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Trial begins for Kansas City man accused of killing six area women
KANSAS CITY, Mo. — Cell phone calls from a man telling police where to find the bodies of eight women were the focus of testimony Monday during the start of the bench trial for accused serial killer Terry Blair.
Blair, 46, is charged with six counts of first-degree murder in the 2004 deaths of six women: Sheliah McKinzie, 38; Patricia Wilson Butler, 45; Darci I. Williams, 25; Anna Ewing, 42; Carmen Hunt, 40; and Claudette Juniel, 31.
Their bodies or remains were found in 2004. Two of the women had been strangled, but the causes of death of the other women could not be determined because their bodies had decomposed so badly.
Charges against Blair in two other slayings — those of Nellia Harris, 33, and Sandra Reed, 47 — were dismissed in October. Harris, unlike the other victims, was killed in 2003.
Blair agreed to a nonjury trial in exchange for prosecutors not seeking the death penalty. Prosecutors also earlier agreed to dismiss charges against Blair in two other killings, three rapes and an assault.
Assistant Jackson County Prosecutor Michael Hunt said that in addition to DNA evidence, the state's case would rely largely on cell phone calls in 2004 from a caller who told police "details nobody else would know" and claimed to kill the women because "they're prostitutes."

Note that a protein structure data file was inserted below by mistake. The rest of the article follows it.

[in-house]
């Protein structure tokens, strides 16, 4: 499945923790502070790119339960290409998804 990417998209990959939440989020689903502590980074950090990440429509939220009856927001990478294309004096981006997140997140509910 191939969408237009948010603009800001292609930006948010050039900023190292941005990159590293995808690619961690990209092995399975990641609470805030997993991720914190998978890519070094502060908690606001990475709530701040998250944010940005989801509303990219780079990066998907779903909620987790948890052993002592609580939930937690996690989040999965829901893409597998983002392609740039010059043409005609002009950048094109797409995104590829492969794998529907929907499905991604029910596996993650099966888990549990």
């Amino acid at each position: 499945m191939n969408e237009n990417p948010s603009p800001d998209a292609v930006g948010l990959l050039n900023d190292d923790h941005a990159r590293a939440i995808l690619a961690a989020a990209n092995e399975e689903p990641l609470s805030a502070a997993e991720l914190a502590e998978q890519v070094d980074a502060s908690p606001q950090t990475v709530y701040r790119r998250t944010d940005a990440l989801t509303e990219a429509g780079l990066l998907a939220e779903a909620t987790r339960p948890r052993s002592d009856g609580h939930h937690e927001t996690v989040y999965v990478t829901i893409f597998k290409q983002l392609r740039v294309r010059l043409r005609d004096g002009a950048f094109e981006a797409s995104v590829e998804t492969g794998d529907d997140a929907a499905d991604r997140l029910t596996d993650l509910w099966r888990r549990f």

"He calls them scum," Hunt said. "It's a disgrace, he says."
But defense attorney David Kenyon said evidence would lead to more than a reasonable doubt about Blair's involvement in the slaying. DNA evidence on some of the women would point to five people other than Blair, Kenyon said in his opening statement.
Blair has denied involvement in the killings, and sat quietly between his lawyers during the trial, which is being heard by Jackson County Circuit Judge John R. O'Malley. Several family members and friends of the victims also were on hand for the trial, which was expected to take about one week.
Joe Heikes, then a director of engineering operations for T-Mobile in Kansas City, testified about how police asked for his help in September 2004 in tracking down the cell phone signals from the man who had been calling 911 and telling police where to locate the women's bodies.
Heikes said he was first able to determine that the phone belonged to a Lee's Summit landscaping company and that it had been stolen. He described how he and police also tried to locate where the calls came from with a complicated series of "trial and error" test calls from approximate locations.
Hunt said one of the calls was determined by police to have come from an area near the home of one of Blair's relatives.
But under cross-examination by Kenyon, Heikes said the technology available now to make such determinations was not in place in 2004 and the calls could not be reliably traced to the Blair house.
"It wasn't very conclusive," Heikes said about the testing. "I was frankly disappointed in what we were able to determine."